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Brown Bag Lunches Archives

Recordings of CTE brown bag lunch sessions can be accessed below. Please click the  “Access Session Archive” link to listen to the conversation.

  • Jan 28, 2011
    Higher Ed. Under Fire!
    A recent spate of books has ignited a conversation about the state of higher education and the relevance of the traditional university in the future. The critique includes concern over outdated teaching practices, calls for eliminating tenure, valuing research over education, and overhauling the strict delineation of academic departments. Shrinking endowments and cuts in state funding of universities has exacerbated these issues, sometimes resulting in the elimination of programs and faculty positions. Joe Marolla, Vice Provost for Instruction, will facilitate a discussion of these topics as we think through the relevance of higher education now and in the future.

  • Feb 4, 2011
    Sustainability Academics

    The word sustainability has many definitions. However, the most useful understanding of the concept involves viewing human and natural environments as linked systems. It is with this understanding that VCU has begun a process to infuse a systems-based sustainability throughout its academics - whether teaching, research or outreach. This brown-bag is designed to discuss what this means from a variety of perspectives and how it might positively impact the future of the institution. Can sustainability academics lead the academy into a truly cross-disciplinary future, or is it to be just one more fad?
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  • Feb 11, 2011
    Google Scholar: Friend or Foe?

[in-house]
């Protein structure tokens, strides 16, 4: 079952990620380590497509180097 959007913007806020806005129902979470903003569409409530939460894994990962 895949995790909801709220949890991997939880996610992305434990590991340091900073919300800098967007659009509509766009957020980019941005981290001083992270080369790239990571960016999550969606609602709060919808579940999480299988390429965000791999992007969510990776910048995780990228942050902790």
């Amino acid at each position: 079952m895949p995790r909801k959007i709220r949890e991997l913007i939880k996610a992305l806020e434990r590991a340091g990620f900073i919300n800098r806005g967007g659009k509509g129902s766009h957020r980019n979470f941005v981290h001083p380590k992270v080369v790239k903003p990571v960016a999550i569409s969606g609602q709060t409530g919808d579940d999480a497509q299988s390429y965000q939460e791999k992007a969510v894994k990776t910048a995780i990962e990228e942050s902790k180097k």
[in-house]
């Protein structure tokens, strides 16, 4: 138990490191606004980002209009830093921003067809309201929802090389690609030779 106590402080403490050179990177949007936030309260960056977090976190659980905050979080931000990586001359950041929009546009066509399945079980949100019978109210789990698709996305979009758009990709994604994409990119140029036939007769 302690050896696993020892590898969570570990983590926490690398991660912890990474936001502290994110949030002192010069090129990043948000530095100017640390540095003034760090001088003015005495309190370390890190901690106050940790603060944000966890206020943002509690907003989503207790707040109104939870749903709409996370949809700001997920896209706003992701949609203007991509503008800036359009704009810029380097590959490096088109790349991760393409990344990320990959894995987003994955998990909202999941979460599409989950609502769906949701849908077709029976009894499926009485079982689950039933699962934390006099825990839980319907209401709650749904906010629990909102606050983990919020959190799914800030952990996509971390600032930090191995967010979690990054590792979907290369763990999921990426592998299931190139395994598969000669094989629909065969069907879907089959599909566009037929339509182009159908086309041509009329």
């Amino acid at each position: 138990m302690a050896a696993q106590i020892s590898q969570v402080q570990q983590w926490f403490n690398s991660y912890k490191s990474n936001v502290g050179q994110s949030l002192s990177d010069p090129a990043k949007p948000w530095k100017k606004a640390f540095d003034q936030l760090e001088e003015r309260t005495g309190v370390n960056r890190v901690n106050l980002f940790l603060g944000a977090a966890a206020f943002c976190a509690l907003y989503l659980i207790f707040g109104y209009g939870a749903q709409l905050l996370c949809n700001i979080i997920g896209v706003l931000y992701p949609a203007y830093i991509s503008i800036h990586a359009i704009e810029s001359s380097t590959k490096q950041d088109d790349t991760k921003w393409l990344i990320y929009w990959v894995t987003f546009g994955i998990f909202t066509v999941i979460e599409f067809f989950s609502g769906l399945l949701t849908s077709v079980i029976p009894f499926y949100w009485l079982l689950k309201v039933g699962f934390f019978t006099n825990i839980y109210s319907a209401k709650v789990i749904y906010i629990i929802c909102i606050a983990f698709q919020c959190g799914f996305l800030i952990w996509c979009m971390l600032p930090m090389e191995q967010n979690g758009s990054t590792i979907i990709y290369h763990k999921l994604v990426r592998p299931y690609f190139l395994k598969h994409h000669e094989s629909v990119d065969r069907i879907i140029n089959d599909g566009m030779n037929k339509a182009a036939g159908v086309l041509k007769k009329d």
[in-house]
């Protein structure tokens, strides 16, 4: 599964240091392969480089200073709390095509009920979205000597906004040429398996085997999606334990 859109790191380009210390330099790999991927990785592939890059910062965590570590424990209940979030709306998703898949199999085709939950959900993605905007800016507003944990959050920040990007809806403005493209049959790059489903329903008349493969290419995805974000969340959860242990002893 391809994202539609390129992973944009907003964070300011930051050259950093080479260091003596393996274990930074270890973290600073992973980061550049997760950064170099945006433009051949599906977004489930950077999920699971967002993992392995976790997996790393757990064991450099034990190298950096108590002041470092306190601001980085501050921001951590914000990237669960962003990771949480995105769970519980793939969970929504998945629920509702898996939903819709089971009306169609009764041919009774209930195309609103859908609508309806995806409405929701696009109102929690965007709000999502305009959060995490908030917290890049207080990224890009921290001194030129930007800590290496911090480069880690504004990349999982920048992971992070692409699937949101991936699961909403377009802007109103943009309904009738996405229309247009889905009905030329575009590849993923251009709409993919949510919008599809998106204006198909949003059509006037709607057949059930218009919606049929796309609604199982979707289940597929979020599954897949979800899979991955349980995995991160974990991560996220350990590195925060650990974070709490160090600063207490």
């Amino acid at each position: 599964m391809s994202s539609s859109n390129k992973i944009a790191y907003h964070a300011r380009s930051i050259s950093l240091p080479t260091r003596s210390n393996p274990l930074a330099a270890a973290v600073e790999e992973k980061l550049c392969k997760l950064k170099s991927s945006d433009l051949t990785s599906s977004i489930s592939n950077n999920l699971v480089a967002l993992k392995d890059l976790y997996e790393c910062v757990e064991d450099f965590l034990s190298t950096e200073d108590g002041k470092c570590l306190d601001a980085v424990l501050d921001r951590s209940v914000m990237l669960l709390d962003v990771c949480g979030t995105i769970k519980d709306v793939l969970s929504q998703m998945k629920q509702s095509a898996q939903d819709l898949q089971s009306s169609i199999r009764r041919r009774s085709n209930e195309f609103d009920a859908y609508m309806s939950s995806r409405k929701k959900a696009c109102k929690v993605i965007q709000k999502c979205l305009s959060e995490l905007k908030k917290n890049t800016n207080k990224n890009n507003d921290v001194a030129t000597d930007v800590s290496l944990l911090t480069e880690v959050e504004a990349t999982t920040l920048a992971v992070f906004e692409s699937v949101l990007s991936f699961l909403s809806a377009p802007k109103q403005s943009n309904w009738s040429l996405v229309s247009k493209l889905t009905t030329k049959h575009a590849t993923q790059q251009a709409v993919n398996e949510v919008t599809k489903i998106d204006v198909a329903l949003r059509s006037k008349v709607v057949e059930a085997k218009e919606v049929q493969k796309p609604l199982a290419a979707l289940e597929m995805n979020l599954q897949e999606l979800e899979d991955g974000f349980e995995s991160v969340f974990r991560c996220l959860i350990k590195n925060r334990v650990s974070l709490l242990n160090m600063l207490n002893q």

Many VCU students and faculty members use Google Scholar, but many others complain that it doesn't return useful results, or that they can't use it to find full text. How can we use Google Scholar to get what we want as researchers? John Glover, a reference librarian from VCU Libraries, will be on hand to help facilitate this conversation and provide useful tips and tricks.
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  • Feb 18, 2011
    Bridging Academics and Real-Life: Service Learning @ VCU

    Students can become more engaged in their learning when they are addressing real community issues and applying the knowledge and skills they learn in class. Come and join us as we have a discussion about the opportunities and challenges of integrating service-learning into a course, as well as explore resources at VCU that support instructors' use of service-learning pedagogy. We will have panelists from various disciplines who will discuss their experiences with service-learning, as well as have an open conversation around service-learning at VCU.
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  • Feb 25, 2011
    The Courage to Teach: Is There a Moral Imperative in the Profession?

    Some faculty members think that excellent teaching consists of a fairly discrete set of "skills" that can be refined and polished over time. Others maintain that excellent teaching is only possible if and when we combine these skills with the predisposition that teaching is a "calling." What do you think? Does excellence in teaching require a moral or spiritual component that cannot be reduced to a specific skill set? If so, how do you know if someone has it? How do you get it...or get it back. Please consider joining us to talk about this important, but rarely discussed aspect of the teaching profession.
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  • Mar 4, 2011
    I'm Not that Kind of Doctor: Negotiating the Subtleties of Human Emotions in Teaching and Learning

    We have all had the experience of witnessing how human emotions influence both teaching and learning. We have witnessed it from both the learners' perspective and from that of the teacher. So what role does human emotions play in the teaching and learning process? How can we better recognize how emotions are shaping the teaching and learning process in order to improve our teaching? Furthermore, how can we help our students identify and manage their own emotional responses to their educational experience?
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  • Mar 11, 2011
    ABD v. PhD

    Facing a tight job market, some doctoral students are engaging in the search process prior to the completion of their dissertation. Join Drs. Doug Boudinot and Sherry Sandkam of the VCU Graduate School as they explore potential advantages and disadvantages of this decision, and invite dialogue from faculty and graduate student perspectives.